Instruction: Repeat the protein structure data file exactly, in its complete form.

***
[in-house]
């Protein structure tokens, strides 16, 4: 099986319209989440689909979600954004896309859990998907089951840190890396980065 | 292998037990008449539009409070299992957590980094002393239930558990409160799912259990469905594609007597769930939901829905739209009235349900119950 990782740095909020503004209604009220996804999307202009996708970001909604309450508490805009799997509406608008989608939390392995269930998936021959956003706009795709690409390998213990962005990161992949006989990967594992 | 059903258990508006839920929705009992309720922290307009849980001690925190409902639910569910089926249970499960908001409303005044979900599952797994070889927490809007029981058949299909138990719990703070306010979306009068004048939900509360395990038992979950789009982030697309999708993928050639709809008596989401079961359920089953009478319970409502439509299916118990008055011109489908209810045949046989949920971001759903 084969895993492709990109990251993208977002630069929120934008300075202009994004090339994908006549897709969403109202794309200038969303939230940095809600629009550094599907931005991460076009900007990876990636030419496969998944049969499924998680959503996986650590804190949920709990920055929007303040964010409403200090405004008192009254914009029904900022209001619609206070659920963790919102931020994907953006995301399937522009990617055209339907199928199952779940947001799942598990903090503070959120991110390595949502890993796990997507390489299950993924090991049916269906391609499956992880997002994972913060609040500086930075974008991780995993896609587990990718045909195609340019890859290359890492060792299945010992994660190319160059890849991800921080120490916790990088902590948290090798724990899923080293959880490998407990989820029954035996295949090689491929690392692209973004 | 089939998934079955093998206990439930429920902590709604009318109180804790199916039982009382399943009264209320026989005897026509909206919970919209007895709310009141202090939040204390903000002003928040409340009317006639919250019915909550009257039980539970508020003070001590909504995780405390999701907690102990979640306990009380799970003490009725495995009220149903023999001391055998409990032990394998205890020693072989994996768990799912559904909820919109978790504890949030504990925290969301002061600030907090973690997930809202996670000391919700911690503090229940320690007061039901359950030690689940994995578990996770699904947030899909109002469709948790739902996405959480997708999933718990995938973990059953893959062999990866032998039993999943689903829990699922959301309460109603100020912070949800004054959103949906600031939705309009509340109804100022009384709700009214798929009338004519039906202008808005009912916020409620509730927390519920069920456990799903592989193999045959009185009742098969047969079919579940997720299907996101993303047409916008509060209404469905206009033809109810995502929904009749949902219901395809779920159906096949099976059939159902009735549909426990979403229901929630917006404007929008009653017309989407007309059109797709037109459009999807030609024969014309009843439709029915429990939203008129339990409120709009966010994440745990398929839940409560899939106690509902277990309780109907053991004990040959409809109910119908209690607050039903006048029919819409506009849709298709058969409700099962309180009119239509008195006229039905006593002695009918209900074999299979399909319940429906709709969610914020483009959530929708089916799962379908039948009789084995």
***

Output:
[in-house]
């Protein structure tokens, strides 16, 4: 099986319209989440689909979600954004896309859990998907089951840190890396980065 | 292998037990008449539009409070299992957590980094002393239930558990409160799912259990469905594609007597769930939901829905739209009235349900119950 990782740095909020503004209604009220996804999307202009996708970001909604309450508490805009799997509406608008989608939390392995269930998936021959956003706009795709690409390998213990962005990161992949006989990967594992 | 059903258990508006839920929705009992309720922290307009849980001690925190409902639910569910089926249970499960908001409303005044979900599952797994070889927490809007029981058949299909138990719990703070306010979306009068004048939900509360395990038992979950789009982030697309999708993928050639709809008596989401079961359920089953009478319970409502439509299916118990008055011109489908209810045949046989949920971001759903 084969895993492709990109990251993208977002630069929120934008300075202009994004090339994908006549897709969403109202794309200038969303939230940095809600629009550094599907931005991460076009900007990876990636030419496969998944049969499924998680959503996986650590804190949920709990920055929007303040964010409403200090405004008192009254914009029904900022209001619609206070659920963790919102931020994907953006995301399937522009990617055209339907199928199952779940947001799942598990903090503070959120991110390595949502890993796990997507390489299950993924090991049916269906391609499956992880997002994972913060609040500086930075974008991780995993896609587990990718045909195609340019890859290359890492060792299945010992994660190319160059890849991800921080120490916790990088902590948290090798724990899923080293959880490998407990989820029954035996295949090689491929690392692209973004 | 089939998934079955093998206990439930429920902590709604009318109180804790199916039982009382399943009264209320026989005897026509909206919970919209007895709310009141202090939040204390903000002003928040409340009317006639919250019915909550009257039980539970508020003070001590909504995780405390999701907690102990979640306990009380799970003490009725495995009220149903023999001391055998409990032990394998205890020693072989994996768990799912559904909820919109978790504890949030504990925290969301002061600030907090973690997930809202996670000391919700911690503090229940320690007061039901359950030690689940994995578990996770699904947030899909109002469709948790739902996405959480997708999933718990995938973990059953893959062999990866032998039993999943689903829990699922959301309460109603100020912070949800004054959103949906600031939705309009509340109804100022009384709700009214798929009338004519039906202008808005009912916020409620509730927390519920069920456990799903592989193999045959009185009742098969047969079919579940997720299907996101993303047409916008509060209404469905206009033809109810995502929904009749949902219901395809779920159906096949099976059939159902009735549909426990979403229901929630917006404007929008009653017309989407007309059109797709037109459009999807030609024969014309009843439709029915429990939203008129339990409120709009966010994440745990398929839940409560899939106690509902277990309780109907053991004990040959409809109910119908209690607050039903006048029919819409506009849709298709058969409700099962309180009119239509008195006229039905006593002695009918209900074999299979399909319940429906709709969610914020483009959530929708089916799962379908039948009789084995």